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Meet Kevin W. Sloan of Kevin Sloan Studio in North Oak Cliff

Today we’d like to introduce you to Kevin W. Sloan.

So, before we jump into specific questions about the business, why don’t you give us some details about you and your story.
It is an interesting and important time to be a city planner, landscape architect and a professor of architecture.

Never before in human history have cities existed at the scale of geographical regions. Their unprecedented form and colossal size are producing an unprecedented set of consequences to the environment, civilization and to the future of the planet.

My professional work and teaching is dedicated to developing new solutions, planning prototypes and landscape methods to make places that can humanize and transform a suburban mega city like the Dallas Fort Worth Metroplex, into a positive environment that is delightful, resilient and enduring.

A master in architecture degree from Syracuse University, including a fellowship in Florence Italy, fostered an awareness that architecture is much more than the design of individual’s buildings, but rather, the embodiment of principles for how to make new buildings, public spaces and parks that add to the cumulative life of a city.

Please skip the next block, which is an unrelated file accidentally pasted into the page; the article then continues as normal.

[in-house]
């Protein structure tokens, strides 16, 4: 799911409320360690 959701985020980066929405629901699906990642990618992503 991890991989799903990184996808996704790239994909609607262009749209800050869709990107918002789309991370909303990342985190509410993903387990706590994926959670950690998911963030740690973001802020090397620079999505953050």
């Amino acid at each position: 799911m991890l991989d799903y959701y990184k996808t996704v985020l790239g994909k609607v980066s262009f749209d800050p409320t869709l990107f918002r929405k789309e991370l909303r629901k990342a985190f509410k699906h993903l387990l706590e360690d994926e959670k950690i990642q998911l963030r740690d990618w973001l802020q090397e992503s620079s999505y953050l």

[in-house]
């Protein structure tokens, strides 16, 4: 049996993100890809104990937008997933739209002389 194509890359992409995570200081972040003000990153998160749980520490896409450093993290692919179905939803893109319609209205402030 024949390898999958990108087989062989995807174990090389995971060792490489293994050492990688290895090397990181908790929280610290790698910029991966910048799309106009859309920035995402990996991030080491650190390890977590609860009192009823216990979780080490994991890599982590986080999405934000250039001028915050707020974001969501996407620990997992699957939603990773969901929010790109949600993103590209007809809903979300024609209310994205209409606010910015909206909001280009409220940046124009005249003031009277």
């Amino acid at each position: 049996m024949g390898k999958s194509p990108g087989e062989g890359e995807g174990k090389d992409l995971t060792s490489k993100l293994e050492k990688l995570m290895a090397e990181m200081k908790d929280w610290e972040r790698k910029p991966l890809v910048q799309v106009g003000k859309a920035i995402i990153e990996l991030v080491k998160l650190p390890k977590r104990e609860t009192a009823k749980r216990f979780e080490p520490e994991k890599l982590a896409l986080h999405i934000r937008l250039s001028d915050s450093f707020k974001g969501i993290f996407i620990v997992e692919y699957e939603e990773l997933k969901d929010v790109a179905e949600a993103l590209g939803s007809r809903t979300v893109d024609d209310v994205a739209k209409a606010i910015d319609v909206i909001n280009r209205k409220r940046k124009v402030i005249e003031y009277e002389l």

The DFW Metroplex is a textbook demonstration of the issues and challenges of the suburban mega city. Upon completing my graduate work and two years of teaching architecture at Syracuse University, I deliberately selected DFW as a city that demonstrated the problems and, in addition, a culture open to change and new ideas. The discovery of seeing landscape as living fabric to heal and mend a diffuse suburban pattern like DFW has produced a set of built and award-winning projects that have revealed new possibilities.

The Dallas Urban Reserve knitted a modernist housing enclave into a community with a continuous bio-filtering street and the wild nature center-like landscape produced a new kind of common ground. The 112-acre mixed-use urban plan for Vitruvian Park in Addison, transformed the spring waters of an otherwise featureless ravine into a 17-acre public park that gathers high-density buildings to the nature it offers. The Airfield Falls Conservation Park in Fort Worth, Texas highlights the conservation of both water and history, the park design emphasizing ecological practices while also calling attention to the history of the site when it was part of Carswell Air Force Base.

After 15 years of use, the billion-dollar Sprint World Headquarters Campus in Kansas City has never had to buy one gallon of water to irrigate the seven garden quadrangles that organize twenty-one mixed-use office buildings. The perimeter of the site is planted with native Konza prairie grasses and forbs, long before this was being commonly discussed as a method to conserve water, and to clean storm water and improve air quality.